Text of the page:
Panel Paper: Transfer Restrictions and the Distribution of Teacher Quality

Saturday, November 10, 2018
Marriott Balcony A - Mezz Level (Marriott Wardman Park)

*Names in bold indicate Presenter

Katherine Key and Tim Sass, Georgia State University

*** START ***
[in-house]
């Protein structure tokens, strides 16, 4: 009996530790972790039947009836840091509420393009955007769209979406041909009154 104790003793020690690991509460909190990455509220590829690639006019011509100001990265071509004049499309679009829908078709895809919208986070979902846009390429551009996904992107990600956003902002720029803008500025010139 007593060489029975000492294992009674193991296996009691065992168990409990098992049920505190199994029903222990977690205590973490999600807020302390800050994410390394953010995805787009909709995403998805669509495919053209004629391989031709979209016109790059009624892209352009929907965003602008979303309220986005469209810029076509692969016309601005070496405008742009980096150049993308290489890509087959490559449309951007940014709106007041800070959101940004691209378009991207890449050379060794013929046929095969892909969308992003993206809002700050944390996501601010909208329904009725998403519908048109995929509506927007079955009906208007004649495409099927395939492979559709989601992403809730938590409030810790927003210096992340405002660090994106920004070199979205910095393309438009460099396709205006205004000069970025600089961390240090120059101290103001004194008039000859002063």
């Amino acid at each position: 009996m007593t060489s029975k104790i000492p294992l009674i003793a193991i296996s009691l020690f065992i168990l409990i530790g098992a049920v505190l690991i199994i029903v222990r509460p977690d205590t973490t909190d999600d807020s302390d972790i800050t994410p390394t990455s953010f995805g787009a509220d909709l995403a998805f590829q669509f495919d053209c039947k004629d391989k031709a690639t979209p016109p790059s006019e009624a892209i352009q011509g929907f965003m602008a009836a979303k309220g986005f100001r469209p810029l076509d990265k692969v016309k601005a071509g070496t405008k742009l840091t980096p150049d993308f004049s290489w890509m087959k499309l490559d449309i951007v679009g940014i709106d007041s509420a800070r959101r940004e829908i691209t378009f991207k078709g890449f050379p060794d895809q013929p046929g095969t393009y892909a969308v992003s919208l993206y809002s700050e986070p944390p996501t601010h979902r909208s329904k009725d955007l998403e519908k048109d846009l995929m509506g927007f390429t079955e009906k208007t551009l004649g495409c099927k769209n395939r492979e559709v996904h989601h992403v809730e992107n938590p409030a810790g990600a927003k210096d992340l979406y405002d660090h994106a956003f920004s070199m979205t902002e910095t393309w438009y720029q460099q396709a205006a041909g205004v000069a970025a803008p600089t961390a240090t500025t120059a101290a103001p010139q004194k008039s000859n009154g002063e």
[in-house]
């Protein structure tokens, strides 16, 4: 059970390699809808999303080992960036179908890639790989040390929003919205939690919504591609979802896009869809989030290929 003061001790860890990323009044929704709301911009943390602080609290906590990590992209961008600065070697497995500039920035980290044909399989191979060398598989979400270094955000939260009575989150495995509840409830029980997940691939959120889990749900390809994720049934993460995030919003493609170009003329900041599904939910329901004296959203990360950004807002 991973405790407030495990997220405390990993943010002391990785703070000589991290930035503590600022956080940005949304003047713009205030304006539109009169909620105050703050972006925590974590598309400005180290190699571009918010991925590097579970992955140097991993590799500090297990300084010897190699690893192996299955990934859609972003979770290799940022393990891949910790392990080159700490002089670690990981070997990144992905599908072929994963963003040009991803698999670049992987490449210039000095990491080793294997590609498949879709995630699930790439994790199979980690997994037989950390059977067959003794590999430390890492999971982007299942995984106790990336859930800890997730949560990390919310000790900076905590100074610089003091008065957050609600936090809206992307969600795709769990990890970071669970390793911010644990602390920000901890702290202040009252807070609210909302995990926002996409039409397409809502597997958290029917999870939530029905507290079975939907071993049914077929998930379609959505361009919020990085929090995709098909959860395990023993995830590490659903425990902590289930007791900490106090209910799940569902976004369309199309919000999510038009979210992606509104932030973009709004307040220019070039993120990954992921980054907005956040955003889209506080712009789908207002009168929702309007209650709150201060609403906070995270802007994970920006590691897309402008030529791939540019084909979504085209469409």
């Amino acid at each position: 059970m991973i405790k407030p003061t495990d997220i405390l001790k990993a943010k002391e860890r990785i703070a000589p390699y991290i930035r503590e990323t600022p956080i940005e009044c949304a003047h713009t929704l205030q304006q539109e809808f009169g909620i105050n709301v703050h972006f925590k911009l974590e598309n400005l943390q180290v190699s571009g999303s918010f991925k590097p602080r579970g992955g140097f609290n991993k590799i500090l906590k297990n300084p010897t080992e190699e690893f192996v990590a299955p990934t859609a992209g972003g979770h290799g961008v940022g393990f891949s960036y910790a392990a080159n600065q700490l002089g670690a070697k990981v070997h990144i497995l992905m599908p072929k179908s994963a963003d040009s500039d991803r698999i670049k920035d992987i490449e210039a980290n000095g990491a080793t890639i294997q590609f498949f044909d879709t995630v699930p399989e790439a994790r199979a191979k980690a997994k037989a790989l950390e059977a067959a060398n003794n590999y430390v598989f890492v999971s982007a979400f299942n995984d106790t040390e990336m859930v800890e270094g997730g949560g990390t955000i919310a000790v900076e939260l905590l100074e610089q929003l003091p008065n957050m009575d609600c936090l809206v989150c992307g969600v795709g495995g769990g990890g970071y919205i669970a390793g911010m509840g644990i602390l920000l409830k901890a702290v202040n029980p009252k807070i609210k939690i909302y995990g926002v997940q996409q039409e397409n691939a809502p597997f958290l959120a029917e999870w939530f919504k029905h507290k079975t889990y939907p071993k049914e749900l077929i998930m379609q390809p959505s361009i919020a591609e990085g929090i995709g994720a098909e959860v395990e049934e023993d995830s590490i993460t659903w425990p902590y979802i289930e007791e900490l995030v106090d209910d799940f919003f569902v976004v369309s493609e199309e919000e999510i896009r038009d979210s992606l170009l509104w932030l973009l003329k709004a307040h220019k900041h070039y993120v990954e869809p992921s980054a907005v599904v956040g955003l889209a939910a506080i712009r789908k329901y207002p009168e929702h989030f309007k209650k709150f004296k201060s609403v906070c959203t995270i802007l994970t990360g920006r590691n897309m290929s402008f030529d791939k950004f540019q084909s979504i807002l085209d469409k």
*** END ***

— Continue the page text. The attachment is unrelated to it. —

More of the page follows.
There is growing concern regarding the variation in the quality of teachers across schools and the potential impact of disparate access to effective teachers on racial/ethnic and income-related achievement gaps (Clotfelter, Ladd, and Vigdor, 2005; Sass, et al., 2012). Offering bonuses to teachers willing to work in schools serving primarily disadvantaged students has met with mixed success (Clotfelter, et al., 2008; Glazerman, et al., 2013; Protik, et al., 2015). In this paper we explore the opposite strategy, imposing ex-ante restrictions on teacher transfers. Restricting the ability of teachers to move to another school within a district after they are hired could have two opposing impacts on the distribution of teacher quality within and across districts. Prior research has shown that teachers tend to flee schools with high proportions of minority and disadvantaged students (Hanushek, Kain, and Rivkin 2004; Feng and Sass 2011; Goldhaber, Gross, and Player 2011) and that teachers tend to move to schools with teachers of similar quality (Feng and Sass, 2017). These findings suggest that transfer restrictions could reduce disparities in teacher quality across schools. However, teachers may also be less likely to accept a position in a less desirable school if they know it will be difficult to transfer out of the school. This initial job choice effect could lead to the policy having an effect opposite to the one desired, exacerbating differences in teacher quality across schools. To determine the net impact of intra-district transfer restrictions, we analyze teacher hiring in five districts in a major metropolitan area – two of which have imposed transfer restrictions and three of which have not limited within-district mobility of teachers. We employ detailed information on within-district transfer requests and actual within and between district mobility to gauge teacher and principal preferences, how transfer policies affect teacher supply decisions, and ultimately the effects of transfer-restriction policies on the distribution of teacher quality and student achievement.